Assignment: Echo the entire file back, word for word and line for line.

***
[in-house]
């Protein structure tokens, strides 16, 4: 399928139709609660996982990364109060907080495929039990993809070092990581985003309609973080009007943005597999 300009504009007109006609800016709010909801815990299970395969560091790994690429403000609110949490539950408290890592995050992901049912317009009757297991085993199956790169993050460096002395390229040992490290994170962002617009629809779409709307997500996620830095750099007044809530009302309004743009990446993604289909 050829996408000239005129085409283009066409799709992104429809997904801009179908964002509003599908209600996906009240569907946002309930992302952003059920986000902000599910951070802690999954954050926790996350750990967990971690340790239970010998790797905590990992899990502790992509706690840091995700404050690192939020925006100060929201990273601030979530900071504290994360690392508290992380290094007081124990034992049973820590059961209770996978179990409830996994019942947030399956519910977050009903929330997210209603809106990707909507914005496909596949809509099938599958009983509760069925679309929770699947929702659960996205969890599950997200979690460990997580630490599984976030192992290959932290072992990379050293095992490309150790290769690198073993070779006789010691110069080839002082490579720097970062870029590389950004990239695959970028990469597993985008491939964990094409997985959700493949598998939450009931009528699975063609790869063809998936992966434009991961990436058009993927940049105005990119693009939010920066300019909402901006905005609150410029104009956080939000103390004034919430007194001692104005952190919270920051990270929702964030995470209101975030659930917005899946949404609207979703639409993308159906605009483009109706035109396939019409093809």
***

[in-house]
């Protein structure tokens, strides 16, 4: 399928139709609660996982990364109060907080495929039990993809070092990581985003309609973080009007943005597999 300009504009007109006609800016709010909801815990299970395969560091790994690429403000609110949490539950408290890592995050992901049912317009009757297991085993199956790169993050460096002395390229040992490290994170962002617009629809779409709307997500996620830095750099007044809530009302309004743009990446993604289909 050829996408000239005129085409283009066409799709992104429809997904801009179908964002509003599908209600996906009240569907946002309930992302952003059920986000902000599910951070802690999954954050926790996350750990967990971690340790239970010998790797905590990992899990502790992509706690840091995700404050690192939020925006100060929201990273601030979530900071504290994360690392508290992380290094007081124990034992049973820590059961209770996978179990409830996994019942947030399956519910977050009903929330997210209603809106990707909507914005496909596949809509099938599958009983509760069925679309929770699947929702659960996205969890599950997200979690460990997580630490599984976030192992290959932290072992990379050293095992490309150790290769690198073993070779006789010691110069080839002082490579720097970062870029590389950004990239695959970028990469597993985008491939964990094409997985959700493949598998939450009931009528699975063609790869063809998936992966434009991961990436058009993927940049105005990119693009939010920066300019909402901006905005609150410029104009956080939000103390004034919430007194001692104005952190919270920051990270929702964030995470209101975030659930917005899946949404609207979703639409993308159906605009483009109706035109396939019409093809």